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Sep 01

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Interactive Deep Learning on a HPC cluster

One of the key ingredients for the success of our Deep Learning Bootcamp last week was the availability of jupyter notebooks on the GPU nodes of our HPC installation. This avoided many problems we saw in previous workshops when software is run on the hardware that participants bring along. At the same time, it allows the learners to take home their notebooks.

The key ingredient besides the GPU hardware and the availability of theano, tensorflow and keras on these nodes, was using jupyterhub. I started from a blog post by a fellow software carpentry instructor, Andrea Zonca at the San Diego Supercomputer Center. If people are interested what is possible beyond our minimal setup (think docker swarm).

For my use case, I wanted to run jupyterhub on the head node of our cluster. So I installed it from pip into our software installation:

$ pip3 install --prefix=/sw/apps/jupyterhub/<version> jupyterhub

In addition, I exploited two plugins to jupyterhub: batchspawner and profilespawner from the wrapspawner package. Both can be installed doing:

$ git clone https://github.com/jupyterhub/<spawnername>
$ cd spawnername
$ pip3 install --prefix=/sw/apps/<spawnername>/<version> .

And after adjusting the environment, aka PYTHONPATH and PATH, everything is good to go.The last ingredient to get things rolling was to install the nodejs package configurable-http-proxy.

$ npm install -g --prefix /sw/apps/nodejs-modules/ configurable-http-proxy

To configure jupyterhub, I first generated a configfile from:

$ jupyterhub --generate-config

After adjusting the core bits related to authentication, logfiles, port numbers, location of sqlite database and such, the most important parts of the configuration are the following parts:

c = get_config()
c.JupyterHub.spawner_class = 'batchspawner.SlurmSpawner'
c.Spawner.http_timeout = 120
c.SlurmSpawner.req_nprocs = '1'
c.SlurmSpawner.req_runtime = '8:00:00'
c.SlurmSpawner.req_partition = 'gpu'

c.SlurmSpawner.start_timeout = 240

c.SlurmSpawner.batch_script = '''#!/bin/bash
#SBATCH --partition={partition}
#SBATCH --time={runtime}
#SBATCH --output={homedir}/jupyterhub_slurmspawner_%j.log
#SBATCH --job-name=jupyterhub-spawner
#SBATCH --cpus-per-task={nprocs}
#SBATCH --workdir=/home/{username}
#SBATCH --uid={username}
#SBATCH --mem={memory}
#SBATCH {options}

source /sw/env/mpi.sh
source /usr/share/Modules/init/bash
module load courses/env
module load cuda/8.0.61
module load hdf5/1.8.16
env
which jupyterhub-singleuser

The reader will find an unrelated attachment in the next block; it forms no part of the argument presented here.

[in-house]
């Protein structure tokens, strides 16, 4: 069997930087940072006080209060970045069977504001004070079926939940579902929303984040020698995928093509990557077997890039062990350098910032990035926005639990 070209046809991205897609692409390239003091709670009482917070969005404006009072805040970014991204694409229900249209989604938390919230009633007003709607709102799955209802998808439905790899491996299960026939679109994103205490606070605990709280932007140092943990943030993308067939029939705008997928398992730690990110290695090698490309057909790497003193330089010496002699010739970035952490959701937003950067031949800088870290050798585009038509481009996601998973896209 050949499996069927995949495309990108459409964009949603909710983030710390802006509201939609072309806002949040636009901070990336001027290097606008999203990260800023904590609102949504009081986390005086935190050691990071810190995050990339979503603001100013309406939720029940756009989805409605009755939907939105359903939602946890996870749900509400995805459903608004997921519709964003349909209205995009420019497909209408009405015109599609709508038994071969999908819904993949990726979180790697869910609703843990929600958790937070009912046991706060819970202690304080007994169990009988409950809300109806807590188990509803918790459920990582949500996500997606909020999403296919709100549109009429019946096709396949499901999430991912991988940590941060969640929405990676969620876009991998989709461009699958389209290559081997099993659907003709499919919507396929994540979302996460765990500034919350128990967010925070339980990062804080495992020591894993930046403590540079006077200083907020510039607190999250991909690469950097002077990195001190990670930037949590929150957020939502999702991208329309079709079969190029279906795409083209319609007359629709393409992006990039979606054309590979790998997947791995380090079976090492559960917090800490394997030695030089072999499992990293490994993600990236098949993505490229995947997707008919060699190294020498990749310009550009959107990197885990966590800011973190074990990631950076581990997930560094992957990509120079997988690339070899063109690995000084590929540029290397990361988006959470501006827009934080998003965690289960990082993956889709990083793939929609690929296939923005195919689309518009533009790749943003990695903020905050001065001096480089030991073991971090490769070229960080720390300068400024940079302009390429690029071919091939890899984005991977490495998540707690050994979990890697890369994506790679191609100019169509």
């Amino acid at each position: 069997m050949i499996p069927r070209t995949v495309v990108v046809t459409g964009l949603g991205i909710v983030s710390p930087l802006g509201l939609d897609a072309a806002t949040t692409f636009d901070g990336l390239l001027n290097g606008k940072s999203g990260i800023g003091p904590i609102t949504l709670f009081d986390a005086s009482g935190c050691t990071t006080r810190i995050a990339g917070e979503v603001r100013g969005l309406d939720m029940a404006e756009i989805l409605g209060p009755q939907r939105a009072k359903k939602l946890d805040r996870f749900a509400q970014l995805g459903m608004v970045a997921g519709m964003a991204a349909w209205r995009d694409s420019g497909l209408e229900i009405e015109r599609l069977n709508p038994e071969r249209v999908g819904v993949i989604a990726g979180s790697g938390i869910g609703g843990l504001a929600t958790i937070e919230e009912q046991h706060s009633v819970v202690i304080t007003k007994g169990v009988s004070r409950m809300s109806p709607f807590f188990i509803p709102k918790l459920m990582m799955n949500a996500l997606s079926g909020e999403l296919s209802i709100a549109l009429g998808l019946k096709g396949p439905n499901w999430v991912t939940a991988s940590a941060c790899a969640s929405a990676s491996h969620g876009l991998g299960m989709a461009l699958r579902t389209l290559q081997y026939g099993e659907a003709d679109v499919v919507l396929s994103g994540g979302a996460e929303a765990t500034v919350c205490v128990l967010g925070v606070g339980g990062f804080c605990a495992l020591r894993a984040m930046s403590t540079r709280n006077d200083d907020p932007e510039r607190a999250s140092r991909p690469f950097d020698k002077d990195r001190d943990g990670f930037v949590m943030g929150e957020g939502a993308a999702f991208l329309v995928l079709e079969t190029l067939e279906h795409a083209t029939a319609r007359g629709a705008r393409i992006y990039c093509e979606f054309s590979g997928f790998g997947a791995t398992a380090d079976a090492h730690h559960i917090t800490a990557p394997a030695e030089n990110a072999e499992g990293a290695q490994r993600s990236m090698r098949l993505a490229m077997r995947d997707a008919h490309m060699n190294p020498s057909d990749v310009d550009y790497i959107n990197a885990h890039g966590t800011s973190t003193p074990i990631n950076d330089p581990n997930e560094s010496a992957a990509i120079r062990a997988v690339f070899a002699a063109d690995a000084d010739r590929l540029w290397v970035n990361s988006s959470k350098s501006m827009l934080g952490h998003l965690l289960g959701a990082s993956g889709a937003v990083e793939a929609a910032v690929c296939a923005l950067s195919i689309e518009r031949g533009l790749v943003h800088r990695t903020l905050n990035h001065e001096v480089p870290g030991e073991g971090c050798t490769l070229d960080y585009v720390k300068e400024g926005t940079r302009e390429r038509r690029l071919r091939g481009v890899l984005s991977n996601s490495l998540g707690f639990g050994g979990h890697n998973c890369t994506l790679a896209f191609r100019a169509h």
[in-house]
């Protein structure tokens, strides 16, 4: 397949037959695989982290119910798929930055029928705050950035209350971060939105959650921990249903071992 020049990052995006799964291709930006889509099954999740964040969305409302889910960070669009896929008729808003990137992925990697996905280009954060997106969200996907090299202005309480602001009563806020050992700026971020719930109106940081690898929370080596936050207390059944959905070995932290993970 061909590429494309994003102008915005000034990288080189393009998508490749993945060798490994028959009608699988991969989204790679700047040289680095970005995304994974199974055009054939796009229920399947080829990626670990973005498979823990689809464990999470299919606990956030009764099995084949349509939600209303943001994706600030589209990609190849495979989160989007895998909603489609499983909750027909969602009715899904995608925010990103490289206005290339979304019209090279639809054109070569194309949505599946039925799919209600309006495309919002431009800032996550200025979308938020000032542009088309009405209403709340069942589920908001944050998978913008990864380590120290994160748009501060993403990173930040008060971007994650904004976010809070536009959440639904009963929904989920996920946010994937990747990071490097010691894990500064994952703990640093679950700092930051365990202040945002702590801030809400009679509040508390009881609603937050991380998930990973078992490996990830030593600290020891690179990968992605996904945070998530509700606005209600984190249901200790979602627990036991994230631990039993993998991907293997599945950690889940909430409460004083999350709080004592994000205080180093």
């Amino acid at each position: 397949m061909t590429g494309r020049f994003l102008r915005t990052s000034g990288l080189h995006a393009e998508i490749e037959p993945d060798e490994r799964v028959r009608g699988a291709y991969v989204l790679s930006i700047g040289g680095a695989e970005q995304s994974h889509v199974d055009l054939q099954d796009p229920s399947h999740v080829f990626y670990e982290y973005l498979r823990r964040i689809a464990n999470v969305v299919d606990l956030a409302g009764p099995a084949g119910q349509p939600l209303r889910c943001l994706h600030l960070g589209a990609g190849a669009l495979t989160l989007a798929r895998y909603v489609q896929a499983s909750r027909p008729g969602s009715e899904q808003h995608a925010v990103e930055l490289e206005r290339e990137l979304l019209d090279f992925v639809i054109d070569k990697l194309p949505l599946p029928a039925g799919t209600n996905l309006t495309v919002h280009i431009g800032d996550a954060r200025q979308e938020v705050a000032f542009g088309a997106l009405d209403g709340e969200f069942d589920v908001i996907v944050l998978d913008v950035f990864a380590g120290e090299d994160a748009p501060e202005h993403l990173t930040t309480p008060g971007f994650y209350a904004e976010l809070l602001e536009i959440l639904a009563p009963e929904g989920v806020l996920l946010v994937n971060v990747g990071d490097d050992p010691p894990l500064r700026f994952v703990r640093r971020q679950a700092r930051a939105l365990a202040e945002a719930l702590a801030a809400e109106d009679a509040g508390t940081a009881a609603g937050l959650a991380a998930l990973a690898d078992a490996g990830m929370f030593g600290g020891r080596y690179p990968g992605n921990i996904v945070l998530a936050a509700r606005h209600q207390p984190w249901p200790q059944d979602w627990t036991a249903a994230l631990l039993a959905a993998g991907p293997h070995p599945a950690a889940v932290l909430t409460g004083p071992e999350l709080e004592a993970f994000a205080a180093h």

{cmd}
'''

And for convenience I created 3 profiles (plus one test profile) from which the user can choose from:

c.JupyterHub.spawner_class = 'wrapspawner.ProfilesSpawner'
c.Spawner.http_timeout = 120

c.ProfilesSpawner.profiles = [
 ('Furiosa GPU node - 40 cores, 32 GB, 8 hours',
  'furiosa-gpu',
  'batchspawner.SlurmSpawner',
   dict(req_nprocs='40', req_partition='gpu', req_runtime='8:00:00', req_memory='32000')
 ),
 ('Furiosa CPU only node - 1 core, 16 GB, 8 hours',
  'furiosa-1cpu',
  'batchspawner.SlurmSpawner',
   dict(req_nprocs='1', req_partition='batch', req_runtime='8:00:00', req_memory='16000')
 ),
 ('Furiosa CPU node - 12 cores, 32 GB, 8 hours',
  'furiosa-12cpu',
  'batchspawner.SlurmSpawner',
   dict(req_nprocs='12', req_partition='batch', req_runtime='8:00:00', req_memory='32000')
 ),
 ( "Test server", 'local', 'jupyterhub.spawner.LocalProcessSpawner', {'ip':'0.0.0.0'} )
 ]

With this, you can run jupyterhub as easy as:

# jupyterhub -f /path/to/jupyterhub_config.py --log-file=/path/to/jhub.log


And when I then open my browser and dial over to the IP which I configured, I see this after the account/password prompt:

A user would only see the “Start My Server” button here. When “Start My Server” is clicked, you land on this nice selection page, where you can choose the profile from which you want to spawn a job.

With this, a jupyter notebook opens after some small waiting time and you are good to go.

With this, we enabled interactive use of our GPU nodes without the participants having to learn the job scheduler (SLURM in our case) and allowed extensive experimentation during the workshop which aided learning tremendously.

Further, this allows more people to use the cluster resources and hence provide a higher return-of-investment with regards to scientific results. Mission accomplished!

Permanent link to this article: https://gcoe-dresden.de/interactive-deep-learning-on-a-hpc-cluster/